La Barbe-Bleue, one third of Boireannach’s ‘Into the Mire’ season took place in The Pit as part of the Vault Festival in Waterloo. This devised piece, inspired by the French folklore tale of Bluebeard, is an hour of horror-filled, dark fantasy theatre performed in what increasingly feels like a dungeon under the streets of Waterloo. The damp, dark room filled with flickering candlelight, strewn dresses and a large wooden door leaves no illusion that what is about to be performed is no romantic fairy tale.

A lot of the piece’s strength comes from its visuals. The opening movement sequence is mesmerising, from the beautiful costume to the committed, repetitive and sinuous choreography. Our title man, who is performed simply by a blue light, is an intimidating force. Whenever ‘Bluebeard’ is in the room the actors look up to him, and his light completely bathes them in possessive blue. The centre prop piece, a large wooden door, is a clever move to give the impression of size and a multitude of rooms to the small space. Director Annie McKenzie makes some strong decisions here with lasting effect.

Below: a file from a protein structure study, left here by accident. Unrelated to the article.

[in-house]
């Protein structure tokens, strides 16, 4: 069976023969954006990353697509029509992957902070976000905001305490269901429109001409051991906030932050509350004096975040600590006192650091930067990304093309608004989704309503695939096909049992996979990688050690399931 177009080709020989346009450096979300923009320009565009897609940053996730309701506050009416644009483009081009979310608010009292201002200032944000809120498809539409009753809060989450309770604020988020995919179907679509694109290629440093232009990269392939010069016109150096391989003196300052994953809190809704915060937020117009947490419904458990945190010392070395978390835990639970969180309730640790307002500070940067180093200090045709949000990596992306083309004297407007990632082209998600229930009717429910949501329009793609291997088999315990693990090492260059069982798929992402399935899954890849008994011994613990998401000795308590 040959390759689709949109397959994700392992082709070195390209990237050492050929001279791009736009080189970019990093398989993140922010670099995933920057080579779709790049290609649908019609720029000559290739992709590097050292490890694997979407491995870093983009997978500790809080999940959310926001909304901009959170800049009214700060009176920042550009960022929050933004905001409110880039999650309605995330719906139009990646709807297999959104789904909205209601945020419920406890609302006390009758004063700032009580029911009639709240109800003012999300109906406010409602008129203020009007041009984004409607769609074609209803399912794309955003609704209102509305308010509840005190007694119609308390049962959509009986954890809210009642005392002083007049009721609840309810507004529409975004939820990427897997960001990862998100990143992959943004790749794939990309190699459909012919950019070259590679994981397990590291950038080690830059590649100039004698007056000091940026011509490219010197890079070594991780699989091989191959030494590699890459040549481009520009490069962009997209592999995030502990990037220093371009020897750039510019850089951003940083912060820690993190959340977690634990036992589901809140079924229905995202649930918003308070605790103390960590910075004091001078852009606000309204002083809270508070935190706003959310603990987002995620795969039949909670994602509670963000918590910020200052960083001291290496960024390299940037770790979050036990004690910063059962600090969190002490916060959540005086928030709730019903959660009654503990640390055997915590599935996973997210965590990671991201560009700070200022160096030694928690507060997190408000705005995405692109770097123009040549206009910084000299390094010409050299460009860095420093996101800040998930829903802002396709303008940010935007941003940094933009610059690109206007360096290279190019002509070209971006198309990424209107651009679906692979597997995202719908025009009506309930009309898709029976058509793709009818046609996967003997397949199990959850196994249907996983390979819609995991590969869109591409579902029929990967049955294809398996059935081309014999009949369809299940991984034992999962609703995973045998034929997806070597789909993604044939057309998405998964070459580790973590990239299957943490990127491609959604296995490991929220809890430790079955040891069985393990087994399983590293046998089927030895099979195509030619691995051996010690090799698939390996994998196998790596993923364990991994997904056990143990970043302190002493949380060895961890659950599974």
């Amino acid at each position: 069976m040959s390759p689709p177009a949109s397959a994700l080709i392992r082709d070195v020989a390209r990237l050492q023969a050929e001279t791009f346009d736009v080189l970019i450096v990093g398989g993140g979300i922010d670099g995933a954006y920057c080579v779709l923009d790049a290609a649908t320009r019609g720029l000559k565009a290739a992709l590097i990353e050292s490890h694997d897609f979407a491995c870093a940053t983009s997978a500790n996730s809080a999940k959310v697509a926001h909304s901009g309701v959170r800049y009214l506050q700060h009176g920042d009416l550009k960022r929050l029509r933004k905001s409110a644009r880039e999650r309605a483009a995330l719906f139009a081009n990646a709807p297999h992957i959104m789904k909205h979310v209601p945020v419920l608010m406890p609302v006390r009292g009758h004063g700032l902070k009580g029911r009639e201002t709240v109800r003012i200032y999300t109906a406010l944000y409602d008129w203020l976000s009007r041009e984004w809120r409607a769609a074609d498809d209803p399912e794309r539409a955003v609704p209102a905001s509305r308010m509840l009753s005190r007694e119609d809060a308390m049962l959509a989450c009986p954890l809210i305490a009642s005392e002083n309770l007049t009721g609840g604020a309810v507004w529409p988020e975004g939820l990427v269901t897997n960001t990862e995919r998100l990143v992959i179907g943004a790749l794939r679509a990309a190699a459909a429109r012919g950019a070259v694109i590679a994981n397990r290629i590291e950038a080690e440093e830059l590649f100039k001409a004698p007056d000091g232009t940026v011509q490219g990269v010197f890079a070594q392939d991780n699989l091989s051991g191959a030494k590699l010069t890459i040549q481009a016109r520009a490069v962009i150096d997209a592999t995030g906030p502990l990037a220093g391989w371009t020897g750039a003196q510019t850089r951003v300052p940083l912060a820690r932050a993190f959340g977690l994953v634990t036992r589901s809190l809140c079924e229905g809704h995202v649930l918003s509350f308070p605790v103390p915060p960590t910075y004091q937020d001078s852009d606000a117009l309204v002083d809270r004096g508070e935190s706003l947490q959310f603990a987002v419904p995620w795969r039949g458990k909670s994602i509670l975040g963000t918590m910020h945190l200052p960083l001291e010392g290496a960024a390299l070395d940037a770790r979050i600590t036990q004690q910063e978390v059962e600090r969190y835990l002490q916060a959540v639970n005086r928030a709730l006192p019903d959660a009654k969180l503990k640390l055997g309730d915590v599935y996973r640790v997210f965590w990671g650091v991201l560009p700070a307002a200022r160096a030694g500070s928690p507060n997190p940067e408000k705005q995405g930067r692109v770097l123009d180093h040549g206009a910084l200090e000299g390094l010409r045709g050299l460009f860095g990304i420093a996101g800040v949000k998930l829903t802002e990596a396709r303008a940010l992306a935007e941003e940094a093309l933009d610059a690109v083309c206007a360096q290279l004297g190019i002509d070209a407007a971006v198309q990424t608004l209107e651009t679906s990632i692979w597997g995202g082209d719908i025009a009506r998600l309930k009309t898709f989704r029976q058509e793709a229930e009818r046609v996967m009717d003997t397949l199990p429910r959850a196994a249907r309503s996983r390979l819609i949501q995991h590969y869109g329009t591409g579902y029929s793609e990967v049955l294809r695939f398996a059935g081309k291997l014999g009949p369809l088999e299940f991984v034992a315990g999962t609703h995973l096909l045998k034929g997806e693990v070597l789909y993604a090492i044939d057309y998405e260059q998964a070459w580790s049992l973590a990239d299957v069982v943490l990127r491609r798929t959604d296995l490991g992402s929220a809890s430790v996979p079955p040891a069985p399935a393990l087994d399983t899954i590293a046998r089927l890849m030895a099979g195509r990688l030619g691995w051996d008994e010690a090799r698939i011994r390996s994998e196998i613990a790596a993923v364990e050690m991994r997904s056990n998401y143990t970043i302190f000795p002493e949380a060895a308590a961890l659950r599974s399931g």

The sections of recorded sound are slightly confusing, and I fear that I missed the connection the play had to songs by Fleetwood Mac and Florence and the Machine, which are references I couldn’t ignore. Yet, on the other hand, the a capella singing is very effective, and references to songs with the characters’ names in are a nice touch. There is a strong sense of ritual here, which is very effective.

The acting from the all-female cast is excellent and very complementary to one another. A variety of clear, distinctive voices and well thought-out physical characterisations make for an interesting selection, despite the majority of them playing the similar character of Bluebeard’s wife or lover. Themes of obsession and passion ring through loud and clear in the broken text, and although the script sometimes lacks layers – such as multiple sections that appear purely descriptive about sex, albeit decadently so – it makes the horror of the closing scenes all the more hard-hitting. From the loud and writhing characters of Eira (Anna Clarke) and Tuwa (Kate Hunter), to the more subtle, grounding housekeeper Carolina (Katrina Allen), they all play an equal part in the horror house ensemble.

The overarching sense of the piece is one of being trapped in a stranger’s nightmare, which is still giving me chills. Retribution comes to Bluebeard, satisfyingly at the hands of one you would not at surface value expect; yet you feel the ghosts of this place will not be at peace. I was grateful to make my escape, luckily in one piece, after what I had seen; however, exiting via the wooden door and stepping over a tenderly-placed dress of one Bluebeard’s deceased lovers is unsettling to say the least!

La Barbe-Bleue played at the Vault Festival 2015. For more information, see the Vault Festival website.